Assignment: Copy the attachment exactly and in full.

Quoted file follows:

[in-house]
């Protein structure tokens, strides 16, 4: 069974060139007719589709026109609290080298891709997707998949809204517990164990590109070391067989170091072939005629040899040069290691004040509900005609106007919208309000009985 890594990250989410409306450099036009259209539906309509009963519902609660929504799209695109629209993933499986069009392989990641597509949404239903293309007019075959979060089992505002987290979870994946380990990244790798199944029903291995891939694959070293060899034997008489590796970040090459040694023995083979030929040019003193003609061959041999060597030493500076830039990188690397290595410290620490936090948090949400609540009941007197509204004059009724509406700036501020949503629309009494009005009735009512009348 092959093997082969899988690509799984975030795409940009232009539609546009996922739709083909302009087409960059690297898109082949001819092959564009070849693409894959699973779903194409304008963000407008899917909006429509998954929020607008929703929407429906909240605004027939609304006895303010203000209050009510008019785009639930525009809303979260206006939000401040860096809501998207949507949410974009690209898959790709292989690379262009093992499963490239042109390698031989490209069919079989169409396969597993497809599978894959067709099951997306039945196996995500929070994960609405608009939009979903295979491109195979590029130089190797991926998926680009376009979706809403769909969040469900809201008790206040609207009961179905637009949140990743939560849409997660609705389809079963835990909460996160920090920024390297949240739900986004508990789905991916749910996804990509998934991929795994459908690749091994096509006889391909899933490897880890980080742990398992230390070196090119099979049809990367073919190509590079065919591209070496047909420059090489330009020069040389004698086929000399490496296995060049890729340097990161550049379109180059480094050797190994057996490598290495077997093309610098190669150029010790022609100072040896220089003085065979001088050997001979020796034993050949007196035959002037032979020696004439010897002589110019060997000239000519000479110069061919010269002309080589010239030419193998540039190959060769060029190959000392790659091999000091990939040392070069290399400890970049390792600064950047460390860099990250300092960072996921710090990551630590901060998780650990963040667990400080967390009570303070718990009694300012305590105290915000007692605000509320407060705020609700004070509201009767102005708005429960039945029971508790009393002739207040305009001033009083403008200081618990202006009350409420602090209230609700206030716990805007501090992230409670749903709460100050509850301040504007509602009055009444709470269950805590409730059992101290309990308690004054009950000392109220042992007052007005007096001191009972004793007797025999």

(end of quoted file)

[in-house]
């Protein structure tokens, strides 16, 4: 069974060139007719589709026109609290080298891709997707998949809204517990164990590109070391067989170091072939005629040899040069290691004040509900005609106007919208309000009985 890594990250989410409306450099036009259209539906309509009963519902609660929504799209695109629209993933499986069009392989990641597509949404239903293309007019075959979060089992505002987290979870994946380990990244790798199944029903291995891939694959070293060899034997008489590796970040090459040694023995083979030929040019003193003609061959041999060597030493500076830039990188690397290595410290620490936090948090949400609540009941007197509204004059009724509406700036501020949503629309009494009005009735009512009348 092959093997082969899988690509799984975030795409940009232009539609546009996922739709083909302009087409960059690297898109082949001819092959564009070849693409894959699973779903194409304008963000407008899917909006429509998954929020607008929703929407429906909240605004027939609304006895303010203000209050009510008019785009639930525009809303979260206006939000401040860096809501998207949507949410974009690209898959790709292989690379262009093992499963490239042109390698031989490209069919079989169409396969597993497809599978894959067709099951997306039945196996995500929070994960609405608009939009979903295979491109195979590029130089190797991926998926680009376009979706809403769909969040469900809201008790206040609207009961179905637009949140990743939560849409997660609705389809079963835990909460996160920090920024390297949240739900986004508990789905991916749910996804990509998934991929795994459908690749091994096509006889391909899933490897880890980080742990398992230390070196090119099979049809990367073919190509590079065919591209070496047909420059090489330009020069040389004698086929000399490496296995060049890729340097990161550049379109180059480094050797190994057996490598290495077997093309610098190669150029010790022609100072040896220089003085065979001088050997001979020796034993050949007196035959002037032979020696004439010897002589110019060997000239000519000479110069061919010269002309080589010239030419193998540039190959060769060029190959000392790659091999000091990939040392070069290399400890970049390792600064950047460390860099990250300092960072996921710090990551630590901060998780650990963040667990400080967390009570303070718990009694300012305590105290915000007692605000509320407060705020609700004070509201009767102005708005429960039945029971508790009393002739207040305009001033009083403008200081618990202006009350409420602090209230609700206030716990805007501090992230409670749903709460100050509850301040504007509602009055009444709470269950805590409730059992101290309990308690004054009950000392109220042992007052007005007096001191009972004793007797025999």